Too Much Of A Good Thing Can Kill An IT Department

by drjim on August 19, 2008

Being the 900 lb gorilla can be a bad thing for an IT department

Being the 900 lb gorilla can be a bad thing for an IT department

If revenue is what feeds a company, then it must also be what keeps an IT department alive. Growing companies need more and more revenue to stay alive – if growth stalls, then there’s a good chance that the party may be over for everyone involved (including the IT department).

But what if everything is going great? What if your firm owns the market – you are the 900 lb gorilla? Do you really have anything to worry about? Well, the answer is yes and in fact history tells us that you are probably in a sinking boat even if you don’t realize it right now.

The fancy term that is used to describe 900 lb market gorillas is “premium-position captivity”. If you think about it, it makes sense. When you are making money hand over fist, you really don’t want to do anything to rock the boat. This means that if a new, low-cost competitor shows up or if your customer suddenly changes how they value your product, you’re not going to be able to react quickly enough to defend the firm. CIOs have a major role to play in this.

This situation is best described in the fantastic book “The Innovator’s Dilemma” that if you haven’t read, you really should. In the book, the hard drive business is examined and one of the points made is that 3.5″ small hard drives originally had less capacity of larger hard drives so who would ever want them? Well, it turns out that small hard drives work perfectly for laptops and when that market exploded, the companies that made only the larger drives got left in the dust.

What’s a CIO to do? If the senior management of a firm are unable to see impending doom, then how can a CIO possibly provide any value? The answer is simple: the CIO has access to tools and data that are not available to the rest of the firm. Awareness of the potential for a revenue stall and the will to keep a vigilant eye out for the signs can make the CIO an invaluable bellwether for the firm.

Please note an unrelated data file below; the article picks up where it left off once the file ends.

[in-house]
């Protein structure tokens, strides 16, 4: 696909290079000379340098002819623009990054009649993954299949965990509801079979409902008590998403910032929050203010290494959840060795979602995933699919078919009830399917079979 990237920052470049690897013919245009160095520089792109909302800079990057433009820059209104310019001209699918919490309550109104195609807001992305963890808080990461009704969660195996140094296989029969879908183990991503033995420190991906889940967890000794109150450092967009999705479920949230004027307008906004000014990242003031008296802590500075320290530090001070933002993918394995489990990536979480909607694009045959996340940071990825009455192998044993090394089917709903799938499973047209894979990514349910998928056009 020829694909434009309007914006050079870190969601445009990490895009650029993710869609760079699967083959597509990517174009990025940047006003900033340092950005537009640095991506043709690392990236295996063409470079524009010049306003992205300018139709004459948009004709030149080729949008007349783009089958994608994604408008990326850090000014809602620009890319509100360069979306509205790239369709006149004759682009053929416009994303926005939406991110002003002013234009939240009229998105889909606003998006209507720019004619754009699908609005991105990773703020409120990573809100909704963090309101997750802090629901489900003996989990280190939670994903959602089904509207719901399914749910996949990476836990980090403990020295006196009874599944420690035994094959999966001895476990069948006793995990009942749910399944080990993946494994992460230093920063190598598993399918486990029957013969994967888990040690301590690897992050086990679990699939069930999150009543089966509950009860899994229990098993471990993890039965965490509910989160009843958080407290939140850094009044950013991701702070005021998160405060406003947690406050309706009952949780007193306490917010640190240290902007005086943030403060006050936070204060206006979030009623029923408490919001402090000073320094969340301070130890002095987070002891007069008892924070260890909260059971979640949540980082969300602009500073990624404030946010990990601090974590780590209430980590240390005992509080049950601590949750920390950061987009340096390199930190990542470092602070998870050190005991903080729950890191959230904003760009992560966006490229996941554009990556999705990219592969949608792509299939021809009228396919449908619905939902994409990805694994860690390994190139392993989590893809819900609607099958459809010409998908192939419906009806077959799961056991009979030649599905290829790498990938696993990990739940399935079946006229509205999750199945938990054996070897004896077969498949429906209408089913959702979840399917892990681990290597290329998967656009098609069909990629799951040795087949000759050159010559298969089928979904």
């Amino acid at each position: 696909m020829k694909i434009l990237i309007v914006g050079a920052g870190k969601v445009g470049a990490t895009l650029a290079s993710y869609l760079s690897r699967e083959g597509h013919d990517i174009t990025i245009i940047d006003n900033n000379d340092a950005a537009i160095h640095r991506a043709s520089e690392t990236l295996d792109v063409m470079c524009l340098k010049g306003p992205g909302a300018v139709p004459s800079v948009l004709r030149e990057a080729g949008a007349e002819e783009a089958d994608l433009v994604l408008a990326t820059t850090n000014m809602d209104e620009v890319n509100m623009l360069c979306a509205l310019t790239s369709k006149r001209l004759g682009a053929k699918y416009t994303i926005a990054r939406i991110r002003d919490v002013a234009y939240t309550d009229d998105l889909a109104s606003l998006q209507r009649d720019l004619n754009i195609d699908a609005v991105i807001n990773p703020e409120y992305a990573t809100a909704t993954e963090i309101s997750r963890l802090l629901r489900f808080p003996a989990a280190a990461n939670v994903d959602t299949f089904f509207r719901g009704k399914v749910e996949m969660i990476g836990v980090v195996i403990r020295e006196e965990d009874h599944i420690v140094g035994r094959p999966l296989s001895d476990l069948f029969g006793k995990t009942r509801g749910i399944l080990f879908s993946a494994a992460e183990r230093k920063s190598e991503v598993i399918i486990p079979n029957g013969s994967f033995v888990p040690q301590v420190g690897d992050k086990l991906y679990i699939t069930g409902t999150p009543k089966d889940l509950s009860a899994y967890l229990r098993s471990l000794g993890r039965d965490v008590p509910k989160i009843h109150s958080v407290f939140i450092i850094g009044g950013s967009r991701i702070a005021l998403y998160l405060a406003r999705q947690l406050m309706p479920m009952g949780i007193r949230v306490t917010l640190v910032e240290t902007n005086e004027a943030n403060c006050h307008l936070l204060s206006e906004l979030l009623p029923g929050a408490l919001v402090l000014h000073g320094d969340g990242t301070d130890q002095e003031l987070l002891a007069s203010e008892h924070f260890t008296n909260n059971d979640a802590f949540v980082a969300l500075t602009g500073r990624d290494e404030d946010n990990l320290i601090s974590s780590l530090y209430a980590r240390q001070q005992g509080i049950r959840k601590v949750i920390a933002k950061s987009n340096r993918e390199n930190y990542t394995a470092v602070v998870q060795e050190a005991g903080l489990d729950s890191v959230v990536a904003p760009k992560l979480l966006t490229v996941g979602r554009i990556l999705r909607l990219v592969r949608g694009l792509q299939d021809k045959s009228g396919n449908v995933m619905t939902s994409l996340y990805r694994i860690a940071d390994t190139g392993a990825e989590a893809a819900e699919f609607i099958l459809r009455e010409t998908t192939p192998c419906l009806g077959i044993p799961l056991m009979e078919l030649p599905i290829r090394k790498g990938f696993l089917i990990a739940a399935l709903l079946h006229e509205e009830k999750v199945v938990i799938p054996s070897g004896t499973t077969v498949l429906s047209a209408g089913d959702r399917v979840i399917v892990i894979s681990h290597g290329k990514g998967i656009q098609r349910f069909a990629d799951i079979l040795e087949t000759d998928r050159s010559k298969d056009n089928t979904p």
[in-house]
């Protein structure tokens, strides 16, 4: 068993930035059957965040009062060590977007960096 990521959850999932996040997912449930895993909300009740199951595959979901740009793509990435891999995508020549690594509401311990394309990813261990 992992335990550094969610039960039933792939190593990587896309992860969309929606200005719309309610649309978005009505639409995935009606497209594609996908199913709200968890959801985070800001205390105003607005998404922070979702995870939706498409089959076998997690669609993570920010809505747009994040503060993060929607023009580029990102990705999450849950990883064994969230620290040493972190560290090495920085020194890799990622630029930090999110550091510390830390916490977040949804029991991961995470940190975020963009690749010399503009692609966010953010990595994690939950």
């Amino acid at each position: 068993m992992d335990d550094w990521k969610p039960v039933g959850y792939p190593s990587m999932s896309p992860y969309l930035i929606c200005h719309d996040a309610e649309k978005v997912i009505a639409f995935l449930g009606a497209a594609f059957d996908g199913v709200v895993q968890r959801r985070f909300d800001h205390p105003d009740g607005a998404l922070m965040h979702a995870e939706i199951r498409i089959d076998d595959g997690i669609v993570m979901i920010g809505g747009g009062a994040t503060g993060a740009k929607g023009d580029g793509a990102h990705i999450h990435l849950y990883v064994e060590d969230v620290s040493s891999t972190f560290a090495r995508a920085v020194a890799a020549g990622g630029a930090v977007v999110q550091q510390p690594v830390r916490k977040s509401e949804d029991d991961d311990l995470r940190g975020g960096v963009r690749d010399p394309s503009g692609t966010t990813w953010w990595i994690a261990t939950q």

How can a CIO who works at a firm that has a dominate market position detect when a revenue stall is on the horizon? The key is for the IT department to collect and analyze market data. The data never lies. Rather, senior management who have grown accustom to seeing what they want to see discount the changes that will ultimately result in their downfall. Here is what the IT department needs to sift through the data to find:

  1. Market Share Loss: The first warning signs will be pockets of rapid market share loss. These will generally be found in specific, narrow, customer segments. It will be followed by the emergence of resistance from well-established existing customers to paying premium prices for incremental enhancements to existing products.
  2. Tracking The Wrong Metrics: More often than not, dominate firms like to track profit per customer. However, if they don’t notice that customer acquisition costs have shot up, then they will end up being blindsided. Adjusting the metrics that are being tracked is key to uncovering new trends.
  3. Internal Attitude: how is the company viewing start-up competition? Is it assumed that these new players will never be able to compete with the firm for it’s customers? Are lower end parts of the market being turned over to them so that we can focus on the upper ends of the market with the assumption that they’ll never challenge us for our part of the market?

The companies to watch today are SAP and Oracle. They are the 900 lb gorilla. Other firms such as Salesforce.com and SugarCRM have entered the market and may not be seen as a threat to the established players right now; however, time has shown that they may very well turn into tomorrow’s gorillas. Let’s hope that the CIOs at SAP and Oracle are already taking the correct next steps…

What do you think – once a gorilla, always a gorilla? Do you think that looking for economic stalls is part of the CIO’s job? If not, then who should be doing it? Have you ever worked at a company that went from being dominate in its market to struggling? Leave a comment and let me know what you think.

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